What's the hurry? Most of my listening consists of jazz CDs or vinyl from the classic mono era, or else classic or contemporary rock. In the former case there is no real surround, and in the latter the recording quality is usually so poor that it's not worth the bother and cost. However, for what it is worth, I find HDCD-encoded CDs add significantly to my listening experience, at least as much as is likely to follow a move to multichannel reproduction.

Grant's picture

2 Channel for music, but may go to multi-channel eventually for home video.

G.  Smith's picture

A good "front end" still makes good music, and the surround fills ambiance very nicely. Perhaps not quite the same level of detail, but more natural overall.

David S.  Dodd, ddodd@aug.com's picture

Our multichannel system (tied to the television) makes for a highly enjoyable visual/aural experience, particularly with movies, but my preference for serious music listening remains with 2-channel Nevertheless, it's almost certainly a matter of cost/quality, as my entire A/V system cost less than my (music-only) preamp!

Paul LaNoue's picture

Sound for movies and music reproduction ain't the same animal.Not even close! Two systems are needed.

Lloyd W.  Lints's picture

Front-B&W 802's Back-B&W 804's center-B&W HTM1

stephen simons phx's picture

Stereo is already 3D. Any way I just have two ears. The center channel is mono anyways so stereo can do that. four channel may add dept, but so can a spacealizer or delay. Two good speakers and amps will beat 5 cheaper speakers and amps. Not to forget the two good speakers and amp are all the same kind,size,high and price. So surround sound has stereo,mono and quad all in one.And instead of loudness button, a sub.Its realy all about what realy important and what you think is important.To some more is never enough, but it is impressive when cranked up.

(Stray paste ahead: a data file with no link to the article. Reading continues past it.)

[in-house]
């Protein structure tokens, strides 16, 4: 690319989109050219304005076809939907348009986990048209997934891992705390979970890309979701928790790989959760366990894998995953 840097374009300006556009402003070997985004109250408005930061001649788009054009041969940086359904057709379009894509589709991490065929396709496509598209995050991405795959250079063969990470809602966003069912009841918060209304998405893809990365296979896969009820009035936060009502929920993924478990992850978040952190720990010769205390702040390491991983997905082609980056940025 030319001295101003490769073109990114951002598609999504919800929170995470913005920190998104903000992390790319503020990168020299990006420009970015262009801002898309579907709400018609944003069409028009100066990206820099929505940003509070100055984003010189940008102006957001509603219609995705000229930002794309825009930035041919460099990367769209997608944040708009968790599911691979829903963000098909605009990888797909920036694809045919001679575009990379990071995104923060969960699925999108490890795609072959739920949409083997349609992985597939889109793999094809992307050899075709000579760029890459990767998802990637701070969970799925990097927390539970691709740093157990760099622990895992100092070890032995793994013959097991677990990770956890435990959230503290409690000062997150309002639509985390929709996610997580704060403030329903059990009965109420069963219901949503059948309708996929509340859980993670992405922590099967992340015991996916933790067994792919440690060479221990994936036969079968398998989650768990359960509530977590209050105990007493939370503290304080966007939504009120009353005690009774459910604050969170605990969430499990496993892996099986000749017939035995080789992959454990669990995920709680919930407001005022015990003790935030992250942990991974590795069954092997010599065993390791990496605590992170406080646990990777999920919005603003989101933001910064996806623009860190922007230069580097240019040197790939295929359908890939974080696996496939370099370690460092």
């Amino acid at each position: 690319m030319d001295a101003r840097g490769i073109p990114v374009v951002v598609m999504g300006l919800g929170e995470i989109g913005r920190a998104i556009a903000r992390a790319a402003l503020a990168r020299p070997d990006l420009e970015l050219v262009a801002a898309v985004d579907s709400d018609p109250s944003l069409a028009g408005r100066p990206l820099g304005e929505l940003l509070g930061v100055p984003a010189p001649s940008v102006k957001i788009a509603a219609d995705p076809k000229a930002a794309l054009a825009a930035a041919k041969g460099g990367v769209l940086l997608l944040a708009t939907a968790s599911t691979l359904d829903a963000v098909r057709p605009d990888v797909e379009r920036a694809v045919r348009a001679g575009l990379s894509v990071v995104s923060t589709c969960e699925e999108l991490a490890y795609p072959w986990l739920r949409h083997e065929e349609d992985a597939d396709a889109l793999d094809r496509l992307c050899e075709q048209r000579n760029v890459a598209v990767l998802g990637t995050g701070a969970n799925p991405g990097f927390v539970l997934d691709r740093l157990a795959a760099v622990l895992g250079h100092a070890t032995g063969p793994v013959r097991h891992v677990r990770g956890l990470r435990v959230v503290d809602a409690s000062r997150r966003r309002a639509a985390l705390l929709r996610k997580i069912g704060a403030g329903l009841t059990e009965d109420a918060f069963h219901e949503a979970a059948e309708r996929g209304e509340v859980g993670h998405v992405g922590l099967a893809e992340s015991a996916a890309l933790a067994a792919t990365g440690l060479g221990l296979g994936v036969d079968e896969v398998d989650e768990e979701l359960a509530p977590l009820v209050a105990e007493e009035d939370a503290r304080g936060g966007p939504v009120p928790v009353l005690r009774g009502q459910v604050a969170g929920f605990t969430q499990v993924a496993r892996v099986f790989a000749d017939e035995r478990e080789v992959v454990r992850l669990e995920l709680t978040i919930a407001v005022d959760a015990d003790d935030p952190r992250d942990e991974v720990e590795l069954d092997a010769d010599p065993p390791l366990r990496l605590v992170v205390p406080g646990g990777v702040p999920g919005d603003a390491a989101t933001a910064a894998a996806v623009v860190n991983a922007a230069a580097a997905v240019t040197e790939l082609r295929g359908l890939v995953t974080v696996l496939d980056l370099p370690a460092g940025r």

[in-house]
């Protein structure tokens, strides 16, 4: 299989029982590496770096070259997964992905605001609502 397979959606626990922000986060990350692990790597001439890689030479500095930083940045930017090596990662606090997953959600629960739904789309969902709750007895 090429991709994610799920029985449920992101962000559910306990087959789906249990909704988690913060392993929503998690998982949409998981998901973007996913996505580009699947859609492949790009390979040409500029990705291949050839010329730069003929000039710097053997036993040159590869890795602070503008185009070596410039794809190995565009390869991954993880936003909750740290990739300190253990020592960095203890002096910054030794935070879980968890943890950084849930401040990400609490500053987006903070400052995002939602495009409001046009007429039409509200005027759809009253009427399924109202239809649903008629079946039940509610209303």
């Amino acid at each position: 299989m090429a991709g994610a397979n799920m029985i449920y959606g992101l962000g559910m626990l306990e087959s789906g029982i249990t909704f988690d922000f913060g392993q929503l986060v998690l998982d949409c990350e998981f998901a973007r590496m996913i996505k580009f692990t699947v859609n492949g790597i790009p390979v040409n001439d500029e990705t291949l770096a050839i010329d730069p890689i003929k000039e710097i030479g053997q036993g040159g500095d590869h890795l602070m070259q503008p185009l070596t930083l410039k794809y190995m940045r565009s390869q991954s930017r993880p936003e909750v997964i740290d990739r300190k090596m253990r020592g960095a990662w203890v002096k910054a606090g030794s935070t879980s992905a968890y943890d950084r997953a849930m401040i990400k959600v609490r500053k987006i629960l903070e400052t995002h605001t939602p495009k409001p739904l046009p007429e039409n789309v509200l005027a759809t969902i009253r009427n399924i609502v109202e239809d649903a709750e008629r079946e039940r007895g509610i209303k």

Jim Thomas's picture

I am too broke to upgrade!

DEAD's picture

i'm not a big movie guy but maybe when stuff settles and i buy a dvd player free of region codes and the like, i'll invest in surround.

DJW's picture

Multichannel audio is a long way from getting into my listening room. One day it will be right and I'll step right up.

Dave Habcker's picture

i am still with 2 channel and have no desire to change, but I probably will have to in the future

Peter/Dusty's picture

I have two separate systems -- I upgraded my stereo to surround (Sony, et al), but I also added a second, stereo, entry- level high-end separates system.

Eric W.  Sarjeant's picture

Although it's really starting to look like things have settled down; an investment in a THX certified surroud sound home theater setup is right around the corner for me. Dolby digital (AC3) all the way.

Jose Garcia's picture

First I convert my two-channel system to a home-theater system by adding a digital receiver to my existing gear. Now I'm constructing a new house with a listening room and decided to separate the HT from the stereo system. Not that I don't enjoy the HT, but I need some privacy and peace from the Pokemom movies that keep rolling every day.

Woody Battle's picture

I can't really afford the quality I want in a two-channel system, but I'm hopeful. I couldn't even pretend to afford the same level of quality in a 5.1 system.

Chuck's picture

Contrary to the belief of Gordon Holt, you can have your cake and eat it. I have an outstanding 2-channel system (Dunlavy SC-Vs + custom Dunlavy subs + Mark Levinson, etc.), and have added Dunlavy HRCC center and SC-IVas for rears. My two-channel sound is in no way compromised, and when I want the "movie thing" I turn on the rest of the system. Now tell me why that is a bad thing???

Alex Taylor's picture

Well, yes, sort of. With some cunning furniture placement, I've got a reversible listening room: main (i.e., music) speakers, uncompromised by a big TV in the middle, which become the surrounds when you face the other way. So the surround placement isn't perfect, but it's the music that matters!

geno's picture

Surround sound seems to throw a veil over my normal stereo sound. My solution was to use my original stereo for the front and the surround for the rear.

Dr.  John Isquenderian's picture

No, and then no again!